The Problem of Evil

The Problem of Evil A response against Neil Degrasse Tyson

Astrophysicist Neil deGrasse Tyson denies God’s existence on the basis of evil and suffering in the world. He argues that he is evidence driven and not faith driven.

See full video of Neil deGrasse Tyson's response on if he believes in God: Click Here

God, Science and Evidence

It is a fact that the majority of scientists believe in God. Tyson admits that two-thirds of scientists pray to a personal God. This is no surprise. Why would it be? The natural laws that govern the universe are mind-numbing in their complexity and precision. They could only have been designed by a perfect and powerful Designer.

An infinitesimal change in any of the constants and forces in nature – the forces of gravity and electromagnetism, for example, or the size of the electric charge of the electron and the ratio of the masses of the proton – would cause all life to cease to exist.

The fine-tuning of the universe is one of the most powerful proofs of God’s existence. If you are a scientist, ‘evidence-based’ and rational, the conclusion is inescapable. As is the conclusion that the universe did not have to exist. It is contingent and must have a cause that is Necessary.

God, Evil and Human Suffering

Tyson’s second argument is that the existence of suffering and evil precludes God’s existence. But how strong is his argument? As it turns out, it’s very weak. Here’s why.

If we map out his argument it looks like this:

If God is All-Good and All-Powerful, there would not be suffering in the world.

There is suffering in the world.

Therefore, God does not exist.

But if we look at the first premise – that if God is All-Good and All-Powerful, there would not be suffering in the world – there is no necessary logical contradiction between God being All-Good and All-Powerful and suffering in the world. Why?

First, because if God chose to create a world of free will – in which you and I make free choices – God, who is All-Just, would allow evil and suffering in the world due to our choices. If God created human beings and negated all evil, he would have negated their choice. How fair is that? How could God hold us responsible without any authentic choice? We may as well just be angels walking the face of the earth.

Second, God is All-Wise. He may choose to allow suffering to exist because of certain wisdoms and benefits. Is all suffering pointless, without any benefit to anyone? That is, does God allow suffering merely for the sake of suffering? No. Suffering – tests and trials – have their wisdoms: for example, the expressions of patience, caring, empathy, compassion, service and sacrifice that suffering elicits.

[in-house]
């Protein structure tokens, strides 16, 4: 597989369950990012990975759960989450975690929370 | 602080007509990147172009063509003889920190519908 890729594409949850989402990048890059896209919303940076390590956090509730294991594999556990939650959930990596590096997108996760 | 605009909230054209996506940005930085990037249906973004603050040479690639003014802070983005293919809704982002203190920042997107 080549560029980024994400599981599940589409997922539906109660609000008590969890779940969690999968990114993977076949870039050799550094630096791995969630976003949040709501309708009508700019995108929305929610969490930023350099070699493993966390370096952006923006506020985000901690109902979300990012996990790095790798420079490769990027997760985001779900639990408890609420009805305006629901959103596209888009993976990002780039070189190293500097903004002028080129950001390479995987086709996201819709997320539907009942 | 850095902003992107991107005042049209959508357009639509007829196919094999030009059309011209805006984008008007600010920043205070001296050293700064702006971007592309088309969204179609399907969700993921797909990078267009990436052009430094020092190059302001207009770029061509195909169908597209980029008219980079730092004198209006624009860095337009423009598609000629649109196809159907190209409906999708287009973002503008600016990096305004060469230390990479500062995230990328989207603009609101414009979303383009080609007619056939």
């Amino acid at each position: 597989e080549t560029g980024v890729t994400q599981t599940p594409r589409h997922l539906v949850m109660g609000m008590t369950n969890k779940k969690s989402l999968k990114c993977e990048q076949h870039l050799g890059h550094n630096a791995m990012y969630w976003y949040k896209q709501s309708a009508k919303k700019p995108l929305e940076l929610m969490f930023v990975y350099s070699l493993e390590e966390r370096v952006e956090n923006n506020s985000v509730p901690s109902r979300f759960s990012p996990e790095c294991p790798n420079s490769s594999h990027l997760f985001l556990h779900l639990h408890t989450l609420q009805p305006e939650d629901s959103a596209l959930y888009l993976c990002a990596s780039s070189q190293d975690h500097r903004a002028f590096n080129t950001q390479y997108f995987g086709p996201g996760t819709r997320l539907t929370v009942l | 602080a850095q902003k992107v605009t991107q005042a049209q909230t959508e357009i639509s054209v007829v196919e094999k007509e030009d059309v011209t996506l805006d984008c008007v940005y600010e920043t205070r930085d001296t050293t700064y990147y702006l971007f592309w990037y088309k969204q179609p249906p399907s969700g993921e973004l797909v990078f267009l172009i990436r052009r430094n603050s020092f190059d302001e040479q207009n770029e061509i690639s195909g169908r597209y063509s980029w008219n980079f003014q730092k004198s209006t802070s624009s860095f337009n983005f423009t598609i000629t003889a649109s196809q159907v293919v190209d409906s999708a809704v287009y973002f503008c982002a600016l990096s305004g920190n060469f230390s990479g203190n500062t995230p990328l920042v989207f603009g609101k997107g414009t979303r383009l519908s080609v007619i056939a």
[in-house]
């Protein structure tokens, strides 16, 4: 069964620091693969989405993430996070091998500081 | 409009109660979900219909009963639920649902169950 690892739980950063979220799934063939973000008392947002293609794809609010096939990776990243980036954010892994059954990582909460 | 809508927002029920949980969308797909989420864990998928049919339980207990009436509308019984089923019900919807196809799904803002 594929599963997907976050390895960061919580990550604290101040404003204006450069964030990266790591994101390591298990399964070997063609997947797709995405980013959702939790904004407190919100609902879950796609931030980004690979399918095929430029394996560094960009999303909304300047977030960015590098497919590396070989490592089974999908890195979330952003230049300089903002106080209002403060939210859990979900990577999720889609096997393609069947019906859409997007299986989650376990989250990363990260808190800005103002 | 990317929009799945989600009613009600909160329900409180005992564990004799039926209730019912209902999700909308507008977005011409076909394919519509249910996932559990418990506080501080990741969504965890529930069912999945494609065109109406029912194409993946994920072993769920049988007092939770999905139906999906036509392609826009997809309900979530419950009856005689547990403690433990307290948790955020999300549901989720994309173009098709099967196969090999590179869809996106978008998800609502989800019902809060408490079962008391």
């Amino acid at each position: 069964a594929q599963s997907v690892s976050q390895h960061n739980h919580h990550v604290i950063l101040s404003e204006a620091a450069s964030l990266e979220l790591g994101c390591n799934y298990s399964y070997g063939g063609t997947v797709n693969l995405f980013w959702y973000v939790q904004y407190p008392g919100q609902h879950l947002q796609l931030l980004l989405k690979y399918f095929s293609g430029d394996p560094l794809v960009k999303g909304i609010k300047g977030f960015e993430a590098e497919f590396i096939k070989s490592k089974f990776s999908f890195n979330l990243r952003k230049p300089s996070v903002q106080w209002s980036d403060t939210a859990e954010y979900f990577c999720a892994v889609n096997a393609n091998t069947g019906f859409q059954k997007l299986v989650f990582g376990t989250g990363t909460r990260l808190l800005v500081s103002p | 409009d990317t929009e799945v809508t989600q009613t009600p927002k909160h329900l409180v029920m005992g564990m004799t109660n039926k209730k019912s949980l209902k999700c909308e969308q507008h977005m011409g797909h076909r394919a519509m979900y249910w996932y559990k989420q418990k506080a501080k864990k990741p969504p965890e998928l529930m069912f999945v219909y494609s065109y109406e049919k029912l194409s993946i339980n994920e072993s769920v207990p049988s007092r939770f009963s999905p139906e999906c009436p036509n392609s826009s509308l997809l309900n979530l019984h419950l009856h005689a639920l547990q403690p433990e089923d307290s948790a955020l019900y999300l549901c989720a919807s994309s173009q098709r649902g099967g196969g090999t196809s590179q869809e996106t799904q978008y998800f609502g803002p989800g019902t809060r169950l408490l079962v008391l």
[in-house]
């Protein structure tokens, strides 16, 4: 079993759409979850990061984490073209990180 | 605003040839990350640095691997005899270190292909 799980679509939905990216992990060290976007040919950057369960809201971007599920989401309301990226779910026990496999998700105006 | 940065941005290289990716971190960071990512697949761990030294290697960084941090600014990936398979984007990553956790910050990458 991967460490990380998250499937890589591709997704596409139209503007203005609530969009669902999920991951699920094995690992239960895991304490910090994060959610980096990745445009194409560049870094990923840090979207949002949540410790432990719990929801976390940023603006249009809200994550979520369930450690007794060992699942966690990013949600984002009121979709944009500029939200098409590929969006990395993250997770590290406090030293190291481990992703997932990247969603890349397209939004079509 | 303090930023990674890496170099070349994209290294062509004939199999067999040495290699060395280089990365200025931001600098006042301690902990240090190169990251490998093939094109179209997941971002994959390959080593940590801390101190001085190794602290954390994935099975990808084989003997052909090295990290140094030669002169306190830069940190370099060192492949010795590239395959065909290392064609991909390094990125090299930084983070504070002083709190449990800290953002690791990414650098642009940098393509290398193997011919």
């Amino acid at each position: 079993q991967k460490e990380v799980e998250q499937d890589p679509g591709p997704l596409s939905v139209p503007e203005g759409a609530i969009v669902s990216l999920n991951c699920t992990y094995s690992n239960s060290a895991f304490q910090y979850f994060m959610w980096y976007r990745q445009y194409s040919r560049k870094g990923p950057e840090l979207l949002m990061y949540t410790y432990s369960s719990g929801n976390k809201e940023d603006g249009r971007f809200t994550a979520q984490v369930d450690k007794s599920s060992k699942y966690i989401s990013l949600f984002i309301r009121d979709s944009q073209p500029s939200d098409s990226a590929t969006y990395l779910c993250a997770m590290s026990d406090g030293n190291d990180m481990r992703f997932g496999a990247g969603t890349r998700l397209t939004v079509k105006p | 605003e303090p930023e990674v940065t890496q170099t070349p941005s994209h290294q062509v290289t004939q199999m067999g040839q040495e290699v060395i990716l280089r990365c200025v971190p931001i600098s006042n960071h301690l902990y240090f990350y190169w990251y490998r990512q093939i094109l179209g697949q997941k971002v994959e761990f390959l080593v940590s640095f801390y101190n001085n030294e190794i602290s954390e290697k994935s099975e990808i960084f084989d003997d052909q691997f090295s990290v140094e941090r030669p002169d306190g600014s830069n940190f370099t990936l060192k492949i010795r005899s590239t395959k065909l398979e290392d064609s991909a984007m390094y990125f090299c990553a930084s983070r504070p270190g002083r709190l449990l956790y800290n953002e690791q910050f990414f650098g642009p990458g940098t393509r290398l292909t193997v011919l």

Third, as mentioned above, God is All-Just. Else, He would not be God. Tyson’s definition of God is incomplete and partial (and is loaded, and perhaps even sets up a straw-man argument). God’s justice demands that evil and suffering will be accounted for and recompensed according to a scale of perfect equity and fairness. In Islam, belief in the Afterlife and Day of Judgement is an article of faith and a necessary consequence of believing in God.

Evil and suffering do not have the last word in the world for the Muslim. But for a materialist like Tyson, imprisoned as he is within the dense reality of matter, there is no other world or other reality. His picture of existence (and his definition of God) is therefore incomplete – like an equation that misses a key variable. Such an equation or formula cannot be truly balanced or accurate.

The Full Picture

For the Muslim, there are no contractions. God is All-Just, All-Wise, All-Loving. There is wisdom, grace, the expression of virtue, and spiritual growth in calamity. Any unfairness in the world is resolved in the Hereafter through the absolute Divine scale of Justice.

Our scholar-saints, possessed of penetrating intellects and transparent souls, were able to see deeper than the mere material, and thus harmonize what others were unable to observe, discern or comprehend.

Reflect, for example, on what Shaykh Ibn Ata’illah (rahimahu Allah) expressed on some of the secrets of suffering and evil in the world:

إنَّما أجْرى الأذى عَلى أيْديهِمْ كَيْ لا تَكونَ ساكنِاً إلَيْهِمْ. أرادَ أنْ يُزْعِجَكَ عَنْ كُلِّ شَيْءٍ حَتى لا يَشْغَلَكَ عَنْهُ شَيْءٌ

He only made harm affect you from their hands so that you would not find rest in them. He wants to make you uncomfortable from inclining toward anything, so that nothing distracts you from Him.

In this lies incomparable meaning, solace and strength for all those afflicted by suffering and evil: That this world – no matter what it holds of finite suffering and evil – is nothing compared to the infinity to come, and to God’s Infinitely Loving and Just recompense of the Hereafter.

And more: that patience, fortitude and sacrifice – among other values of dealing with evil and suffering with nobility and dignity – is the path to a transcendent experiential knowledge of God’s Infinite Beauty and Majesty, here and now.

اللَّهُمَّ أَرِنِي الْحَقَّ حَقًّا وَوَفِّقْنِي لِاتِّبَاعِهِ وَأَرِنِي الْبَاطِلَ بَاطِلًا وَوَفِّقْنِي لِاجْتِنَابِهِ

A Prophetic tradition teaches us that the world relates to us as we relate to God. Those who are dismissive and denigrative of God inherit a world accordingly: brutish, heartless and meaningless.

O Allah, show me the truth as truth and grant me the strength to follow it. And show me falsehood as falsehood, can grant me the strength to avoid it.